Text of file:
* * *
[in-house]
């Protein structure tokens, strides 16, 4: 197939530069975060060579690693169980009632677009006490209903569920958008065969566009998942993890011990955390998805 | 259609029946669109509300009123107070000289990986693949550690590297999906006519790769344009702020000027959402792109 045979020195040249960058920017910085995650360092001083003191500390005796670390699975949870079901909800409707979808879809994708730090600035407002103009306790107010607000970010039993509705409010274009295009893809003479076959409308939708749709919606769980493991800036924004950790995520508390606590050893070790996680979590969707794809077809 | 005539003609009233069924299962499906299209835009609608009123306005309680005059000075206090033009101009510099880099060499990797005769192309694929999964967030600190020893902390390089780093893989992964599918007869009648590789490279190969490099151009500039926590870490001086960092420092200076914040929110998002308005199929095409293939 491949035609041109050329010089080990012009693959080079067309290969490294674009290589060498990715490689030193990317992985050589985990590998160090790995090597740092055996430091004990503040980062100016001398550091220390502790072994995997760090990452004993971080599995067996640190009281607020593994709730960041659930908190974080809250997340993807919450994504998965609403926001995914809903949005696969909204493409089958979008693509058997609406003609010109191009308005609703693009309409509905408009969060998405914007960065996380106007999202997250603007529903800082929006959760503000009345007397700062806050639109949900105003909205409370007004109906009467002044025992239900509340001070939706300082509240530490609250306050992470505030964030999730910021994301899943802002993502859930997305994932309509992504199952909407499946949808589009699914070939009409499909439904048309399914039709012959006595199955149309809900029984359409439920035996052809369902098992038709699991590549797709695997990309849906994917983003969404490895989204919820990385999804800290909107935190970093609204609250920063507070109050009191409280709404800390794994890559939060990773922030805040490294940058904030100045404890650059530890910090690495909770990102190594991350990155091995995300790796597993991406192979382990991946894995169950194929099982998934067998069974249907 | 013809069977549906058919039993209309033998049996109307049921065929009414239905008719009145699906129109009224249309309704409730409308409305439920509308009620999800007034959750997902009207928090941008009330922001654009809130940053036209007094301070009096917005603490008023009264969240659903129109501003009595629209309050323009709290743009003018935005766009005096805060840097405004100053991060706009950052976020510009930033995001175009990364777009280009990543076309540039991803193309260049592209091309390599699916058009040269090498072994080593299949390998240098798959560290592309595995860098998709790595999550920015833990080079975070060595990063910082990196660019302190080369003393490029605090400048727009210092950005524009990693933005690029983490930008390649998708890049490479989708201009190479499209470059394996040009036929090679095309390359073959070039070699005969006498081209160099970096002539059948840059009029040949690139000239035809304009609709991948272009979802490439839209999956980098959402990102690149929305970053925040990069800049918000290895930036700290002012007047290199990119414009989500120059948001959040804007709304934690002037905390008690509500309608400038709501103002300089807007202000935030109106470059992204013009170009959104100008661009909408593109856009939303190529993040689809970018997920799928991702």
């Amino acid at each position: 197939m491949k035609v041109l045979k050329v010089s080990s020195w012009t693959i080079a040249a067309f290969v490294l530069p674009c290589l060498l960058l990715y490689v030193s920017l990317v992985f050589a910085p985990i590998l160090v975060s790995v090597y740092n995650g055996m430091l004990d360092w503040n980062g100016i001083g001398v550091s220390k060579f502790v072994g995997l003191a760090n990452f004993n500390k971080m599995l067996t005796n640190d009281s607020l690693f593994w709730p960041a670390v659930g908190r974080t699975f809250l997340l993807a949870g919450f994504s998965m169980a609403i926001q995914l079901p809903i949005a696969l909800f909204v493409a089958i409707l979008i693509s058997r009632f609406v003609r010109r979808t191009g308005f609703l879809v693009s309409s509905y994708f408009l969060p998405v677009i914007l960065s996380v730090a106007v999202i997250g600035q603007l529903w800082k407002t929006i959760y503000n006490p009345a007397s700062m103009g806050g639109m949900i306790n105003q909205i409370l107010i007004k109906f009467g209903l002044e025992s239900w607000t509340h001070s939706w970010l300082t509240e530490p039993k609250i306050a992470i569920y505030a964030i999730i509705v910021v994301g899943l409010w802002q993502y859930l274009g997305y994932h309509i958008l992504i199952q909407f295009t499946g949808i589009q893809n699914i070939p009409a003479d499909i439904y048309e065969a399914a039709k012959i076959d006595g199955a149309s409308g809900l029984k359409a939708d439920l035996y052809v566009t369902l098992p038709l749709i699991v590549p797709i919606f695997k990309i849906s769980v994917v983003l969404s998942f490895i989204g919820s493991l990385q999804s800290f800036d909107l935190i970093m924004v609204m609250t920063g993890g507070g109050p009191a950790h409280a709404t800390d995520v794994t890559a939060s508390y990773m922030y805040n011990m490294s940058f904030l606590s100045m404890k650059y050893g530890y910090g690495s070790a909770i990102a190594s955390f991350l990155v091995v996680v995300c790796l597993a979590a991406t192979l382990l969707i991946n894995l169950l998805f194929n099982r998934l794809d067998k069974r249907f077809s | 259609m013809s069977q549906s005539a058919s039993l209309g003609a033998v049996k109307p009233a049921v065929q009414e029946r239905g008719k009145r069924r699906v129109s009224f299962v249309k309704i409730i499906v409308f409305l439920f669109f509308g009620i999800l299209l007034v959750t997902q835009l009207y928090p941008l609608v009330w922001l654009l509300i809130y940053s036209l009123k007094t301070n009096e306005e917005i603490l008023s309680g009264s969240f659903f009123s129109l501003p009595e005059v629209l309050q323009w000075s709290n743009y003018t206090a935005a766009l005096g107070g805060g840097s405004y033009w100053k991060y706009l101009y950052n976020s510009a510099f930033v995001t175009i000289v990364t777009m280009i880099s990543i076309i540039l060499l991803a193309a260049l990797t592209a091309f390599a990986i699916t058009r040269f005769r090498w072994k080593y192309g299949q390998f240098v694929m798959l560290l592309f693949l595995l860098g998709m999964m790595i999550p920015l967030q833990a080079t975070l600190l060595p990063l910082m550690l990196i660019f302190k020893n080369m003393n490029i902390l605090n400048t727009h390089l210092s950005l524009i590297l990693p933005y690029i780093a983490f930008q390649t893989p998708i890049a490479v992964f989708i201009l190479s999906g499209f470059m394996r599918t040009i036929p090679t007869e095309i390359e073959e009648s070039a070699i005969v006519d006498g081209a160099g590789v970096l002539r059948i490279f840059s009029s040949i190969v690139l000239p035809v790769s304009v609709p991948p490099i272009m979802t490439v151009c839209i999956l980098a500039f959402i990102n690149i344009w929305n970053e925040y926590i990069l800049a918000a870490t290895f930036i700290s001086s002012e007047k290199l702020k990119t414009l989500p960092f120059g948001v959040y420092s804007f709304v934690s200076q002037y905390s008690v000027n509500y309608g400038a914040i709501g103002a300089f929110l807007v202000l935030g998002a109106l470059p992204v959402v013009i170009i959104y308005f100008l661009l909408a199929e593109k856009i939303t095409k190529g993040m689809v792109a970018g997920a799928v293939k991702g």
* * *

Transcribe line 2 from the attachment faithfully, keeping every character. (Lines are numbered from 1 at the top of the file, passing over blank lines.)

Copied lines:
């Protein structure tokens, strides 16, 4: 197939530069975060060579690693169980009632677009006490209903569920958008065969566009998942993890011990955390998805 | 259609029946669109509300009123107070000289990986693949550690590297999906006519790769344009702020000027959402792109 045979020195040249960058920017910085995650360092001083003191500390005796670390699975949870079901909800409707979808879809994708730090600035407002103009306790107010607000970010039993509705409010274009295009893809003479076959409308939708749709919606769980493991800036924004950790995520508390606590050893070790996680979590969707794809077809 | 005539003609009233069924299962499906299209835009609608009123306005309680005059000075206090033009101009510099880099060499990797005769192309694929999964967030600190020893902390390089780093893989992964599918007869009648590789490279190969490099151009500039926590870490001086960092420092200076914040929110998002308005199929095409293939 491949035609041109050329010089080990012009693959080079067309290969490294674009290589060498990715490689030193990317992985050589985990590998160090790995090597740092055996430091004990503040980062100016001398550091220390502790072994995997760090990452004993971080599995067996640190009281607020593994709730960041659930908190974080809250997340993807919450994504998965609403926001995914809903949005696969909204493409089958979008693509058997609406003609010109191009308005609703693009309409509905408009969060998405914007960065996380106007999202997250603007529903800082929006959760503000009345007397700062806050639109949900105003909205409370007004109906009467002044025992239900509340001070939706300082509240530490609250306050992470505030964030999730910021994301899943802002993502859930997305994932309509992504199952909407499946949808589009699914070939009409499909439904048309399914039709012959006595199955149309809900029984359409439920035996052809369902098992038709699991590549797709695997990309849906994917983003969404490895989204919820990385999804800290909107935190970093609204609250920063507070109050009191409280709404800390794994890559939060990773922030805040490294940058904030100045404890650059530890910090690495909770990102190594991350990155091995995300790796597993991406192979382990991946894995169950194929099982998934067998069974249907 | 013809069977549906058919039993209309033998049996109307049921065929009414239905008719009145699906129109009224249309309704409730409308409305439920509308009620999800007034959750997902009207928090941008009330922001654009809130940053036209007094301070009096917005603490008023009264969240659903129109501003009595629209309050323009709290743009003018935005766009005096805060840097405004100053991060706009950052976020510009930033995001175009990364777009280009990543076309540039991803193309260049592209091309390599699916058009040269090498072994080593299949390998240098798959560290592309595995860098998709790595999550920015833990080079975070060595990063910082990196660019302190080369003393490029605090400048727009210092950005524009990693933005690029983490930008390649998708890049490479989708201009190479499209470059394996040009036929090679095309390359073959070039070699005969006498081209160099970096002539059948840059009029040949690139000239035809304009609709991948272009979802490439839209999956980098959402990102690149929305970053925040990069800049918000290895930036700290002012007047290199990119414009989500120059948001959040804007709304934690002037905390008690509500309608400038709501103002300089807007202000935030109106470059992204013009170009959104100008661009909408593109856009939303190529993040689809970018997920799928991702």